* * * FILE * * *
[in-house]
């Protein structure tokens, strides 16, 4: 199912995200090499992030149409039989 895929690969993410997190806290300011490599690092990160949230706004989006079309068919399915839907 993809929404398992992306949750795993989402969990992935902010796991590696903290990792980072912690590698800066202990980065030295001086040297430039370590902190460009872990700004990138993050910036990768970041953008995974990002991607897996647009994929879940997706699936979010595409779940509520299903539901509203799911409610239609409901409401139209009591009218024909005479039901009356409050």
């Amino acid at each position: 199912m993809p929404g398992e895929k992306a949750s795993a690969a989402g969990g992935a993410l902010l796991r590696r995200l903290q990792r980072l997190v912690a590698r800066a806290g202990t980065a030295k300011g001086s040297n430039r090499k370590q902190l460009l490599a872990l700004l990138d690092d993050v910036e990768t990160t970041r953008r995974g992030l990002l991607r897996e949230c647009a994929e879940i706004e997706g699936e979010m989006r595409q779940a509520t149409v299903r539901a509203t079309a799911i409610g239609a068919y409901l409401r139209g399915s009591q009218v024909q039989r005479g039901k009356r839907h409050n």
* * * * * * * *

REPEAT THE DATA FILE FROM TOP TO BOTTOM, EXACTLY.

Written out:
[in-house]
């Protein structure tokens, strides 16, 4: 199912995200090499992030149409039989 895929690969993410997190806290300011490599690092990160949230706004989006079309068919399915839907 993809929404398992992306949750795993989402969990992935902010796991590696903290990792980072912690590698800066202990980065030295001086040297430039370590902190460009872990700004990138993050910036990768970041953008995974990002991607897996647009994929879940997706699936979010595409779940509520299903539901509203799911409610239609409901409401139209009591009218024909005479039901009356409050």
């Amino acid at each position: 199912m993809p929404g398992e895929k992306a949750s795993a690969a989402g969990g992935a993410l902010l796991r590696r995200l903290q990792r980072l997190v912690a590698r800066a806290g202990t980065a030295k300011g001086s040297n430039r090499k370590q902190l460009l490599a872990l700004l990138d690092d993050v910036e990768t990160t970041r953008r995974g992030l990002l991607r897996e949230c647009a994929e879940i706004e997706g699936e979010m989006r595409q779940a509520t149409v299903r539901a509203t079309a799911i409610g239609a068919y409901l409401r139209g399915s009591q009218v024909q039989r005479g039901k009356r839907h409050n």